Aerating Vs. Dethatching

Discussion in 'Landscape Architecture and Design' started by ElephantNest, Nov 3, 2003.

  1. ElephantNest

    ElephantNest LawnSite Bronze Member
    from La.
    Posts: 1,878

    I have a large yard that needs winter rye. The yard is very hard and compact. Was wondering if I should Aerate it, or dethatch it. Here are the reasons for my question:

    If I aerate it, which it needs, I'm wondering if the seeds will try to accumulate in the new holes, making clumps of rye. If I dethatch it, seems it will scratch the surface enough to allow seeding evenly, although I know more work is involved being that I will need to also rent a vacuum/bag to clean up. I know rye can look bad when clumped together in bunches. If aerated, seems I could just run over it with the mower to dispense the plugs, then seed it, but not sure which would be best. Any thoughts on this matter would be appreciated.

    Thanks,
    ~Nest
     
  2. NCSULandscaper

    NCSULandscaper Banned
    Posts: 1,557

    Is it an option for you to slit seed the rye?
     
  3. ParkerLawn

    ParkerLawn LawnSite Senior Member
    from KY
    Posts: 497

    The answer is, BOTH. Dethach first and get it clean, then aerate to help with compaction and then seed and a nice lawn will appear. You should only dethach if it needs it, not to scratch the surface. Check for how much dead matter you have down to bare soil and then determine if it needs dethaching. If your lawn is that hard and hasn't been aerated recently, whether you are seeding or not will help the soil and current grass back to a healthy state. Also, add starter fert when seeding too. Better hurry if you are doing it this year depending on your location, seeding time is over for most parts.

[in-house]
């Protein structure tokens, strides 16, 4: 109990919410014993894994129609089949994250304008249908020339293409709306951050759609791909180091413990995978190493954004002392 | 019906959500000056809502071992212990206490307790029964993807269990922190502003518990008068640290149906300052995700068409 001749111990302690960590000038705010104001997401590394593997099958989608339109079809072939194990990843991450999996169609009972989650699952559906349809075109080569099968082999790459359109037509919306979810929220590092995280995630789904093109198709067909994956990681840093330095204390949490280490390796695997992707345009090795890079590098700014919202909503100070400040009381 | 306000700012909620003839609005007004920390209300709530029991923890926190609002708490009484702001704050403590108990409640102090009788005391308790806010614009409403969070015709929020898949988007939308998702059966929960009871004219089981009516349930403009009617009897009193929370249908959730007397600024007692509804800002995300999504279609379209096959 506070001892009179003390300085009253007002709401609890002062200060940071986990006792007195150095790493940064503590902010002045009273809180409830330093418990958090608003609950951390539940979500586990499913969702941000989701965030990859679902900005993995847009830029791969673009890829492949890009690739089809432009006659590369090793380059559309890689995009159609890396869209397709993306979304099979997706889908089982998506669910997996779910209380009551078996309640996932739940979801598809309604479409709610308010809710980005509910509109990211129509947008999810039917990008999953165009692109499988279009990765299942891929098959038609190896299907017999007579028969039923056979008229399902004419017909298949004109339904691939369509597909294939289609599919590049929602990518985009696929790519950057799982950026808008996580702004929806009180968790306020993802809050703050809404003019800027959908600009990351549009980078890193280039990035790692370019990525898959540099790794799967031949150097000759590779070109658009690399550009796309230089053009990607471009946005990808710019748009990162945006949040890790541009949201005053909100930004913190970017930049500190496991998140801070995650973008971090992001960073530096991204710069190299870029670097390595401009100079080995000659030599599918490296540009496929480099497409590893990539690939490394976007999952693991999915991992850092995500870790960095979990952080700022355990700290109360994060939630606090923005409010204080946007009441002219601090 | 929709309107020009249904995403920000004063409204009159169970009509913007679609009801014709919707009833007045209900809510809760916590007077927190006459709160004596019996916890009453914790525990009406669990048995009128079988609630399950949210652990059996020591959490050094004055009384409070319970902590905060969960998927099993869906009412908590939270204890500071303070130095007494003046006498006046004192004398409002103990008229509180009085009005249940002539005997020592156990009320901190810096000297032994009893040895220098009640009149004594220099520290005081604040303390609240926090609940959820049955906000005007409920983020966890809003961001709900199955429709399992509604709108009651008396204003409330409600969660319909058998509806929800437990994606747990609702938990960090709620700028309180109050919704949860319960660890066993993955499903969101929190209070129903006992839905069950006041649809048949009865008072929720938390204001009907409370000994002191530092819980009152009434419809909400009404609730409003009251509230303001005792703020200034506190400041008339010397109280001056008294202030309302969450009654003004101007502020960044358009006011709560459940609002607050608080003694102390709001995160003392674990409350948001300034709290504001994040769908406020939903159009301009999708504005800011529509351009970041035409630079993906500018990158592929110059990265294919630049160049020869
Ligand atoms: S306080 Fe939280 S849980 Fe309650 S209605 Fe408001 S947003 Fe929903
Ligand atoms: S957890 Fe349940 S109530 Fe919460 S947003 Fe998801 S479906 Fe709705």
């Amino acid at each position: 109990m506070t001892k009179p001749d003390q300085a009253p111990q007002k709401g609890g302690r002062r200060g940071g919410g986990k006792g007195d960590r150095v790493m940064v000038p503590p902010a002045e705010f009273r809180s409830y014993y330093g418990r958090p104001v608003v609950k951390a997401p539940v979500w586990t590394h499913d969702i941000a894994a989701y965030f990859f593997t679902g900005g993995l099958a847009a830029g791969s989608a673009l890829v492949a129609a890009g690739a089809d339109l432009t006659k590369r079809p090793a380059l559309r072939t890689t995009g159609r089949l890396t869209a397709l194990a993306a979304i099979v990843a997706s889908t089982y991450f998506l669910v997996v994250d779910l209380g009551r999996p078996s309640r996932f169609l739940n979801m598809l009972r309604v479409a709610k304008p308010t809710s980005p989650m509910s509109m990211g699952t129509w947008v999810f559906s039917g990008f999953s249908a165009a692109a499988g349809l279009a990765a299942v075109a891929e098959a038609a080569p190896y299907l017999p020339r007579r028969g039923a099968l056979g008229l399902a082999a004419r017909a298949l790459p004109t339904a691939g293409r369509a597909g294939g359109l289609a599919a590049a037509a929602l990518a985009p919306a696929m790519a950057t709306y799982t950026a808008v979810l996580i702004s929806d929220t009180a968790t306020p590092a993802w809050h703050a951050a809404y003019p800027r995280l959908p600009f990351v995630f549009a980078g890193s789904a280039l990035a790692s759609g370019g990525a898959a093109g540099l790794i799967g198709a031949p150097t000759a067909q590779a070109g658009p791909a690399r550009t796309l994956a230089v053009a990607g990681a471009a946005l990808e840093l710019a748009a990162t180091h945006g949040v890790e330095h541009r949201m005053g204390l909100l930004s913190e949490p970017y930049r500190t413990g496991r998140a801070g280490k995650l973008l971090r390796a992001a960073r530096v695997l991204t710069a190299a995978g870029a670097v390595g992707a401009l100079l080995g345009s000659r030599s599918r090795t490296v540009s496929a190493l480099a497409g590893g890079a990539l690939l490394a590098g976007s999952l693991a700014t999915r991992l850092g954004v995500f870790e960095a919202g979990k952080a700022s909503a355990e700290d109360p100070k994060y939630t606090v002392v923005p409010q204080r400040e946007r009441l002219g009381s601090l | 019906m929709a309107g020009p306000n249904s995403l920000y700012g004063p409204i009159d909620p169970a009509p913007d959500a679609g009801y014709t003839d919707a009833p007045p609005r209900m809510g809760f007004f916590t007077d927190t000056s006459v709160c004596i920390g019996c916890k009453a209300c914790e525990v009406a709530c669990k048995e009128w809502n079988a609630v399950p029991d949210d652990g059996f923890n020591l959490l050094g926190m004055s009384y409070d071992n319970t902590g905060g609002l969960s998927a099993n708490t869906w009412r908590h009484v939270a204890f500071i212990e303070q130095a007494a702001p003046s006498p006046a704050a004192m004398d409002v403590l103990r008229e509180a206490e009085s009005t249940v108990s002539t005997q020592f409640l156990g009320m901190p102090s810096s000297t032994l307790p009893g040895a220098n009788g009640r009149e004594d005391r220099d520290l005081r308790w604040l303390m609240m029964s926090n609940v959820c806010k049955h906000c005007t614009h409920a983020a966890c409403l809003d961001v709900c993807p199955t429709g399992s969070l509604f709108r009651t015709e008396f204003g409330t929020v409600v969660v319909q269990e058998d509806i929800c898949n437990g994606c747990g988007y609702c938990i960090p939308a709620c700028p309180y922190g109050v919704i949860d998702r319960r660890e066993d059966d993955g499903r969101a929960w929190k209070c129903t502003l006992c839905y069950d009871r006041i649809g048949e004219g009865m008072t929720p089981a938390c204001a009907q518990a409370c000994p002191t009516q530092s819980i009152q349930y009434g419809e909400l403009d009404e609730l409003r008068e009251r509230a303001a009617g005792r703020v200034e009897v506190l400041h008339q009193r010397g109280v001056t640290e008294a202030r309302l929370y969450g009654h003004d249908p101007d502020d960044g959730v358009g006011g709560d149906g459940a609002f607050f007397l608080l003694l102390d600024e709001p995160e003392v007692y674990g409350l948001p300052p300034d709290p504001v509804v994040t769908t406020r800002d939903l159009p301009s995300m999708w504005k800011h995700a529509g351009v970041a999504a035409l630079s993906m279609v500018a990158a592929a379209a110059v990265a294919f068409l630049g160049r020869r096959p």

4. ElephantNest

    ElephantNest LawnSite Bronze Member
    from La.
    Posts: 1,878

    Still over 80 degrees here every day.

    Let's say I do aerate, what about my concern of seeds building up in the new holes?
     
  5. ParkerLawn

    ParkerLawn LawnSite Senior Member
    from KY
    Posts: 497

    Anytime you aerate and seed, you will get the build up of seeds as you state. The other option you have is to topdress after you aerate. Do not skip this step because of your worry of build up. If your soil is as hard as you say, aerating is extremely important and seeding without doing this is pointless as it will not allow the seed to germinate properly. The best way to get absolute coverage is to dethach if neccessary, then aerate and powerseed the entire area to ensure complete coverage and a consistent stand of grass. You can set teh powerseeder to disperse less seed so you don't get too much seed down. Hope this answers your other question.
     
  6. bayfish

    bayfish LawnSite Senior Member
    Posts: 641

    Calcium sulfate (gypsum) is also good to relieve compaction in conjunction with aeration. Use a slit seeder, especially in an establish lawn, for better seed to soil contact.
     

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